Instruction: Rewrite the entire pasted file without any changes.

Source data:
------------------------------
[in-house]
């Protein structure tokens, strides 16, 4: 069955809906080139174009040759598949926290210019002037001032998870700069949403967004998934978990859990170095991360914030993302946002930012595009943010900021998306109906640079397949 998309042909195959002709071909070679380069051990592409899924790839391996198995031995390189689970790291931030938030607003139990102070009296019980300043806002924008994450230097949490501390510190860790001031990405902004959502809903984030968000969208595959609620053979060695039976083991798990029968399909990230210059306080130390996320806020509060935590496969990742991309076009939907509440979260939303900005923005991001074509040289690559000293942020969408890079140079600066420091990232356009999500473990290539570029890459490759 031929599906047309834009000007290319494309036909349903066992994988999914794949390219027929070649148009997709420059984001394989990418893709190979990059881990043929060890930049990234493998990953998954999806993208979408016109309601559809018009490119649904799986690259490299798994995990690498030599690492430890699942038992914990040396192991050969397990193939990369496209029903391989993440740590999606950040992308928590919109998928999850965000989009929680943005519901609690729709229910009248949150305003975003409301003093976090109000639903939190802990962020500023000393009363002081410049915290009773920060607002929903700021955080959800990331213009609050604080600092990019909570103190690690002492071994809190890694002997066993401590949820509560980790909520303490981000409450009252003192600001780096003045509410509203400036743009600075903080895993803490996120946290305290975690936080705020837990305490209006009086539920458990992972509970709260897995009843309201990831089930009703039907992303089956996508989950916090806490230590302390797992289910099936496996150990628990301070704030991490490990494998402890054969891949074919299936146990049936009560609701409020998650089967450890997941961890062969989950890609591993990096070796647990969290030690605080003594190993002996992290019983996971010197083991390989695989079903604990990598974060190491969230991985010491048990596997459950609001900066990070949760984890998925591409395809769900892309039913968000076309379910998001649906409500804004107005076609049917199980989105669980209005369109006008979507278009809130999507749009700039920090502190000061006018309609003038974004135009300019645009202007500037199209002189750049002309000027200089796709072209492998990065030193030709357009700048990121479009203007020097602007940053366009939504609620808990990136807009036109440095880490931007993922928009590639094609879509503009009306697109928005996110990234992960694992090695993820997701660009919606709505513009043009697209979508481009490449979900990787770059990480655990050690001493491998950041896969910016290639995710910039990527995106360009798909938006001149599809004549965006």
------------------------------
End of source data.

[in-house]
């Protein structure tokens, strides 16, 4: 069955809906080139174009040759598949926290210019002037001032998870700069949403967004998934978990859990170095991360914030993302946002930012595009943010900021998306109906640079397949 998309042909195959002709071909070679380069051990592409899924790839391996198995031995390189689970790291931030938030607003139990102070009296019980300043806002924008994450230097949490501390510190860790001031990405902004959502809903984030968000969208595959609620053979060695039976083991798990029968399909990230210059306080130390996320806020509060935590496969990742991309076009939907509440979260939303900005923005991001074509040289690559000293942020969408890079140079600066420091990232356009999500473990290539570029890459490759 031929599906047309834009000007290319494309036909349903066992994988999914794949390219027929070649148009997709420059984001394989990418893709190979990059881990043929060890930049990234493998990953998954999806993208979408016109309601559809018009490119649904799986690259490299798994995990690498030599690492430890699942038992914990040396192991050969397990193939990369496209029903391989993440740590999606950040992308928590919109998928999850965000989009929680943005519901609690729709229910009248949150305003975003409301003093976090109000639903939190802990962020500023000393009363002081410049915290009773920060607002929903700021955080959800990331213009609050604080600092990019909570103190690690002492071994809190890694002997066993401590949820509560980790909520303490981000409450009252003192600001780096003045509410509203400036743009600075903080895993803490996120946290305290975690936080705020837990305490209006009086539920458990992972509970709260897995009843309201990831089930009703039907992303089956996508989950916090806490230590302390797992289910099936496996150990628990301070704030991490490990494998402890054969891949074919299936146990049936009560609701409020998650089967450890997941961890062969989950890609591993990096070796647990969290030690605080003594190993002996992290019983996971010197083991390989695989079903604990990598974060190491969230991985010491048990596997459950609001900066990070949760984890998925591409395809769900892309039913968000076309379910998001649906409500804004107005076609049917199980989105669980209005369109006008979507278009809130999507749009700039920090502190000061006018309609003038974004135009300019645009202007500037199209002189750049002309000027200089796709072209492998990065030193030709357009700048990121479009203007020097602007940053366009939504609620808990990136807009036109440095880490931007993922928009590639094609879509503009009306697109928005996110990234992960694992090695993820997701660009919606709505513009043009697209979508481009490449979900990787770059990480655990050690001493491998950041896969910016290639995710910039990527995106360009798909938006001149599809004549965006």